Marketman’s Strawberry Tips…


They say when life gives you lemons, make some lemonade. Twist that around a bit and it applies to strawberries as well. :) I often hear complaints about how awful the fruit sorting capabilities are in the Philippines, with a notable lack of grading/quality differentiation. Also, lousy packaging, horrible transport conditions, and a lack of chilled cases for displaying the goods. In order words, grumbling. Much of which is technically true. But if one does a bit more analysis, you can actually find the silver lining. Let’s take strawberries for example. You can purchase unnaturally humongous Driscoll strawberries with stem (meant for dipping in chocolate) at the grocery or chi-chi fruit stalls for some PHP999-1,200 for 16 pieces. That translates to some PHP75 per piece or USD1.63! Yipes. Plus they were picked days ago and sent over by airfreight from California…


Or you can go local, hit the FTI (Taguig) market at 6am on a Saturday morning, and buy 10 little packages of strawberries, that were picked less than 36 hours before, smushed into styrofoam boxes and transported in the middle of night to avoid overheating, and cost some PHP500 for all ten boxes. Once home, I opened up all the boxes, picked out the better berries that were deeper red in color, unblemished, less bruised, and set them aside. I ended up with the large foil tray at the forefront of the photo above. So for PHP500, or half the price of the imported ones, I got some 3x the volume of berries! I figure it cost me just 1/6th the price or less of the Californian versions. AND, I had half of the berries that were slightly bruised, kinda visually ugly, but still good for something refreshing…


Take a bunch of the “discards” but cleaned up berries, throw them into a blender, add some cold water (as much or as little as you like), some ice cubes and a touch of sugar or simple syrup if you need added sweetness and a spritz of calamansi or dayap juice for brightness and blend this until you have a wonderful strawberry shake. Absolutely delicious, very refreshing, totally healthy and I look at it as being nearly free. :) With so much fruit in the house lately, I have been madly experimenting with strawberry-kiwi shakes, melon-citrus shakes, grape-shakes, mango-berry shakes, etc. Possibly it’s just an excuse to use these really cool glass bottles we’ve had for a while. They look a bit like empty Evian plastic bottles but are made of thin glass instead.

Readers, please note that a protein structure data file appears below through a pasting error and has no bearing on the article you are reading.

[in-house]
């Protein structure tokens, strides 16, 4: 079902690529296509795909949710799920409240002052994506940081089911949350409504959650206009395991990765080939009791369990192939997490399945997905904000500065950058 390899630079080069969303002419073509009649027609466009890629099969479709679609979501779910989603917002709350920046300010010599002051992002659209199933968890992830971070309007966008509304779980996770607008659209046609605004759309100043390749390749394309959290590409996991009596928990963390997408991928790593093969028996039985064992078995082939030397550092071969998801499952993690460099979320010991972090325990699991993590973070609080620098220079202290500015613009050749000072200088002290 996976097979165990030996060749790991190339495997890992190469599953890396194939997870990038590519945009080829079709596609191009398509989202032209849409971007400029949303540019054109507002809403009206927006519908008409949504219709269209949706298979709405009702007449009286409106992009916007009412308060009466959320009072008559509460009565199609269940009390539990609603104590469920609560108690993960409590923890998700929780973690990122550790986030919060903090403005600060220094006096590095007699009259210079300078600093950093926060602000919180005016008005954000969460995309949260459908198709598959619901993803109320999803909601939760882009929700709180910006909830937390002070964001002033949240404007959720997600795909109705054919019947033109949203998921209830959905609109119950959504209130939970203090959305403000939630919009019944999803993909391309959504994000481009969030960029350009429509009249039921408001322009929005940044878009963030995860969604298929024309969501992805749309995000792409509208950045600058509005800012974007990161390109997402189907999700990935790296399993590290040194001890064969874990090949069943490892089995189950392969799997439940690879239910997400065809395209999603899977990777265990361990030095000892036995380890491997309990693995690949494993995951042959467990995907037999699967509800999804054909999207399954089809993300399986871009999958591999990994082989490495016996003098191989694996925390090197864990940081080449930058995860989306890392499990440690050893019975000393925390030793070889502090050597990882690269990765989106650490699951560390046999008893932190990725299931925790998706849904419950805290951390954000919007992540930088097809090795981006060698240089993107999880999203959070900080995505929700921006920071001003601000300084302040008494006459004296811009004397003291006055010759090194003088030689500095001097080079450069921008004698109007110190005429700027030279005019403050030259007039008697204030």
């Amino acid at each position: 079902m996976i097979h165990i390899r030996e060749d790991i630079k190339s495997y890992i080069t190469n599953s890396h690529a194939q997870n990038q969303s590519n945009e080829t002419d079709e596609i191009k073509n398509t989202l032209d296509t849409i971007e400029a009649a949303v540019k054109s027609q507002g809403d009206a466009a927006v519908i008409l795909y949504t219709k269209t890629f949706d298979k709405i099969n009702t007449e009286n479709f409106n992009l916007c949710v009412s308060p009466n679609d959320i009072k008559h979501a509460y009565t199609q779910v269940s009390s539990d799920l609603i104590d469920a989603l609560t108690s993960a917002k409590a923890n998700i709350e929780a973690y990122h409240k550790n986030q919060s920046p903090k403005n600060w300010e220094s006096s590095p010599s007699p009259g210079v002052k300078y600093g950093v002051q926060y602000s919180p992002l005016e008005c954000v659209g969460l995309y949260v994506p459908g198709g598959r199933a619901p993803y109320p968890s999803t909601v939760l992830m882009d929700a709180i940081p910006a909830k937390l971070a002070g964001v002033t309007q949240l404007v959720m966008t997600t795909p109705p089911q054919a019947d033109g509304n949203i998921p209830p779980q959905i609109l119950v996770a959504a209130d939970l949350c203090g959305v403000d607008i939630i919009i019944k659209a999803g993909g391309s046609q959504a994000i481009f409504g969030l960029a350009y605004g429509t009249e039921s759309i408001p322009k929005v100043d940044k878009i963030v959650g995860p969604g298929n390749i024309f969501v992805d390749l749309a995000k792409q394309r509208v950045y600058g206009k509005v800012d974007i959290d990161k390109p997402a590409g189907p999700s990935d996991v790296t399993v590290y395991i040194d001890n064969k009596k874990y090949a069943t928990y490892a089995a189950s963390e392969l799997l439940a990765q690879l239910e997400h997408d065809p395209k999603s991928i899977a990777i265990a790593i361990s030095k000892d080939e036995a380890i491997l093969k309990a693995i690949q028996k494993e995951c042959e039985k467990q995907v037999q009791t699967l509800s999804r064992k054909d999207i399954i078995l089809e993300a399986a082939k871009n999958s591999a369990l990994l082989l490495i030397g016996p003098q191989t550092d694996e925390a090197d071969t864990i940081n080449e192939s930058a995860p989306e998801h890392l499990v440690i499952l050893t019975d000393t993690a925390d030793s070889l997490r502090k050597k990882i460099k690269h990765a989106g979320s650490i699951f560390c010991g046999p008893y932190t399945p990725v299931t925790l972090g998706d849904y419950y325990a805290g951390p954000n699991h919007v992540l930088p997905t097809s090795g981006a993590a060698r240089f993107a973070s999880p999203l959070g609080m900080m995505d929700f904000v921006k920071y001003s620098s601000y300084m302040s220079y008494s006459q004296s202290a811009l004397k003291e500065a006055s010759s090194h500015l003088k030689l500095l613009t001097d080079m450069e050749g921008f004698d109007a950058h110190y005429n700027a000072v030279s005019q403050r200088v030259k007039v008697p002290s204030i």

Share on facebook
Share on twitter
Share on pinterest

37 Responses

  1. I’ve tried something like this, making a simple strawberry syrup and then topped up with prosecco for strawberry bellinis or soda for a natural strawberry soda. Nice

  2. My husband is just like you, MM. He doesn’t like to throw those fruits that my children don’t eat. He would always make a smoothie out of them, rather than buying those Jamba Juices or Starbucks fruit shakes. Wishing you and your fanily a Blessed Christmas and a Peaceful 2010 !

  3. I really love strawberry shake, second to mango shake though (but Mango shake differs from every establishment). Anyway, have you tried adding milk? Only a little bit though, para hindi matabunan yung strawberry taste talaga.

  4. Next time, try freezing them first,then add to the blender so no need for ice cubes …with simple syrupand a bit of strawberry syrup…plus a bit of milk.

  5. Yeah, nice glass bottles.I’m sure you bought it from abroad. :) You are right about the sorting of local strawberries.The big juicy ones are always on top and below are the inferior ones.You did the right thing by buying several packages to get the nice ones!Clever!

  6. I agree with bettyq, freeze the fruit, have a great blender and you get an almost creamy smoothie without dairy of ice cubes. We were in LA for 3 days and had jamba juice for … 3 days! I like sweet/sours combos like mango peach strawberry with a touch of oj. Yum.

  7. Hahahaha good job MM. I’d say we are spoiled here in Cali when it comes to strawberry specially during Farmer’s Market days from late Spring to early Fall. I just love summer in Cali.

  8. i like halving the berries then sprinkling with a few tablespoons of sugar and scraping in a vanilla bean. let them macerate for a few minutes then serve with whipped cream. (leftovers can be reduced to a syrup and served with pancakes or mixed in with milk like they do at Baguio Country Club. however i really doubt there will be any left.)

  9. Hi! MM,
    love having strawberry shakes too! I usually make mine with frozen strawberries, frozen banana and cold cold milk. It’s yummy and quite filling at the same time.